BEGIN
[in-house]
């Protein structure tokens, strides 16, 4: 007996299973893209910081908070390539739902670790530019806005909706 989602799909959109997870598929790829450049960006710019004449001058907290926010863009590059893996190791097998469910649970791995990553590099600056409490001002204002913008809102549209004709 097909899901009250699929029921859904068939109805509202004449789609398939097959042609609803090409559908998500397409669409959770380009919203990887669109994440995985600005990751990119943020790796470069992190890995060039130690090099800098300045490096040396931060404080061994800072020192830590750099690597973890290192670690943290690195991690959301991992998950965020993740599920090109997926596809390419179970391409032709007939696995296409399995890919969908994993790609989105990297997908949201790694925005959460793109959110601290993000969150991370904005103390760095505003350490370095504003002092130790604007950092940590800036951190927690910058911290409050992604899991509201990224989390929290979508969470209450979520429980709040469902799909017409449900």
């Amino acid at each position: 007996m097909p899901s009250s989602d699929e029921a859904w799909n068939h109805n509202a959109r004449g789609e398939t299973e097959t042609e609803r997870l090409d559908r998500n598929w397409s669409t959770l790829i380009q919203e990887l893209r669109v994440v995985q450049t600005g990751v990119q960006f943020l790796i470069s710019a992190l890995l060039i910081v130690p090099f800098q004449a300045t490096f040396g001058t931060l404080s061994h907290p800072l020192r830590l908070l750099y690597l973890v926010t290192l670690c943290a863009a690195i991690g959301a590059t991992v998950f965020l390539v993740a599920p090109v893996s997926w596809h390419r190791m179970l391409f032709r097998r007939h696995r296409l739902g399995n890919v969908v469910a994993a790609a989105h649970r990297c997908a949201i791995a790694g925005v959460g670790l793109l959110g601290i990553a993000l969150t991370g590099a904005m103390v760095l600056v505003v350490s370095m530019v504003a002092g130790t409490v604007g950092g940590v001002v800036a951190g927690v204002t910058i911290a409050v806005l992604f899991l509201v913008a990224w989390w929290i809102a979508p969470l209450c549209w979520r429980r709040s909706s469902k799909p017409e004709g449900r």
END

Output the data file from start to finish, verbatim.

[in-house]
């Protein structure tokens, strides 16, 4: 007996299973893209910081908070390539739902670790530019806005909706 989602799909959109997870598929790829450049960006710019004449001058907290926010863009590059893996190791097998469910649970791995990553590099600056409490001002204002913008809102549209004709 097909899901009250699929029921859904068939109805509202004449789609398939097959042609609803090409559908998500397409669409959770380009919203990887669109994440995985600005990751990119943020790796470069992190890995060039130690090099800098300045490096040396931060404080061994800072020192830590750099690597973890290192670690943290690195991690959301991992998950965020993740599920090109997926596809390419179970391409032709007939696995296409399995890919969908994993790609989105990297997908949201790694925005959460793109959110601290993000969150991370904005103390760095505003350490370095504003002092130790604007950092940590800036951190927690910058911290409050992604899991509201990224989390929290979508969470209450979520429980709040469902799909017409449900």
């Amino acid at each position: 007996m097909p899901s009250s989602d699929e029921a859904w799909n068939h109805n509202a959109r004449g789609e398939t299973e097959t042609e609803r997870l090409d559908r998500n598929w397409s669409t959770l790829i380009q919203e990887l893209r669109v994440v995985q450049t600005g990751v990119q960006f943020l790796i470069s710019a992190l890995l060039i910081v130690p090099f800098q004449a300045t490096f040396g001058t931060l404080s061994h907290p800072l020192r830590l908070l750099y690597l973890v926010t290192l670690c943290a863009a690195i991690g959301a590059t991992v998950f965020l390539v993740a599920p090109v893996s997926w596809h390419r190791m179970l391409f032709r097998r007939h696995r296409l739902g399995n890919v969908v469910a994993a790609a989105h649970r990297c997908a949201i791995a790694g925005v959460g670790l793109l959110g601290i990553a993000l969150t991370g590099a904005m103390v760095l600056v505003v350490s370095m530019v504003a002092g130790t409490v604007g950092g940590v001002v800036a951190g927690v204002t910058i911290a409050v806005l992604f899991l509201v913008a990224w989390w929290i809102a979508p969470l209450c549209w979520r429980r709040s909706s469902k799909p017409e004709g449900r």